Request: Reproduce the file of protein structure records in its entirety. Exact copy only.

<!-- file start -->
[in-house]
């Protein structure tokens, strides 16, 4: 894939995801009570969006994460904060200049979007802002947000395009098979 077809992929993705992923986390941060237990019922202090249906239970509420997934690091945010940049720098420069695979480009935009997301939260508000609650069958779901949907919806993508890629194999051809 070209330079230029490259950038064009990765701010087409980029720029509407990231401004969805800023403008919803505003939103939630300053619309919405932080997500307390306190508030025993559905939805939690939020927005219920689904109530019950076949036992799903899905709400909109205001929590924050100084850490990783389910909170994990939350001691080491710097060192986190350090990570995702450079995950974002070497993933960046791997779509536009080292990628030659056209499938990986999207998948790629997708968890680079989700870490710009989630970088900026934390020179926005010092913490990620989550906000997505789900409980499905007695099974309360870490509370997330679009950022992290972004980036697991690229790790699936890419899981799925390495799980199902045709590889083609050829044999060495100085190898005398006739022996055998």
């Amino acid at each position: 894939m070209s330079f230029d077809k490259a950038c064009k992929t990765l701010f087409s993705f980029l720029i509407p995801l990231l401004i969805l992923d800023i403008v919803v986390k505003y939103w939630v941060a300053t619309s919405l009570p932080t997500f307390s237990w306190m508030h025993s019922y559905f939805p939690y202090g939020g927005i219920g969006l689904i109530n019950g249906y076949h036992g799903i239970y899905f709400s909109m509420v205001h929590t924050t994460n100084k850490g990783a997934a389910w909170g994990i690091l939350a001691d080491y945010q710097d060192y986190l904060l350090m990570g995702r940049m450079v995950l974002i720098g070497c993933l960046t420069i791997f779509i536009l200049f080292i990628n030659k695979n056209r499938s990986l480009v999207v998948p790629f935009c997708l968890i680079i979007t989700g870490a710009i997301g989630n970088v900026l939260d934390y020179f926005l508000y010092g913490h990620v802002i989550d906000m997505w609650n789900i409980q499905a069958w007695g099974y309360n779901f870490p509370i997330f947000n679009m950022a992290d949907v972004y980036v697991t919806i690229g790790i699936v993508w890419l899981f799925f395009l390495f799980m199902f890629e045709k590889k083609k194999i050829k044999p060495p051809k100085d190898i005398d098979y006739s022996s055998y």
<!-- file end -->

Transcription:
[in-house]
């Protein structure tokens, strides 16, 4: 894939995801009570969006994460904060200049979007802002947000395009098979 077809992929993705992923986390941060237990019922202090249906239970509420997934690091945010940049720098420069695979480009935009997301939260508000609650069958779901949907919806993508890629194999051809 070209330079230029490259950038064009990765701010087409980029720029509407990231401004969805800023403008919803505003939103939630300053619309919405932080997500307390306190508030025993559905939805939690939020927005219920689904109530019950076949036992799903899905709400909109205001929590924050100084850490990783389910909170994990939350001691080491710097060192986190350090990570995702450079995950974002070497993933960046791997779509536009080292990628030659056209499938990986999207998948790629997708968890680079989700870490710009989630970088900026934390020179926005010092913490990620989550906000997505789900409980499905007695099974309360870490509370997330679009950022992290972004980036697991690229790790699936890419899981799925390495799980199902045709590889083609050829044999060495100085190898005398006739022996055998």
């Amino acid at each position: 894939m070209s330079f230029d077809k490259a950038c064009k992929t990765l701010f087409s993705f980029l720029i509407p995801l990231l401004i969805l992923d800023i403008v919803v986390k505003y939103w939630v941060a300053t619309s919405l009570p932080t997500f307390s237990w306190m508030h025993s019922y559905f939805p939690y202090g939020g927005i219920g969006l689904i109530n019950g249906y076949h036992g799903i239970y899905f709400s909109m509420v205001h929590t924050t994460n100084k850490g990783a997934a389910w909170g994990i690091l939350a001691d080491y945010q710097d060192y986190l904060l350090m990570g995702r940049m450079v995950l974002i720098g070497c993933l960046t420069i791997f779509i536009l200049f080292i990628n030659k695979n056209r499938s990986l480009v999207v998948p790629f935009c997708l968890i680079i979007t989700g870490a710009i997301g989630n970088v900026l939260d934390y020179f926005l508000y010092g913490h990620v802002i989550d906000m997505w609650n789900i409980q499905a069958w007695g099974y309360n779901f870490p509370i997330f947000n679009m950022a992290d949907v972004y980036v697991t919806i690229g790790i699936v993508w890419l899981f799925f395009l390495f799980m199902f890629e045709k590889k083609k194999i050829k044999p060495p051809k100085d190898i005398d098979y006739s022996s055998y």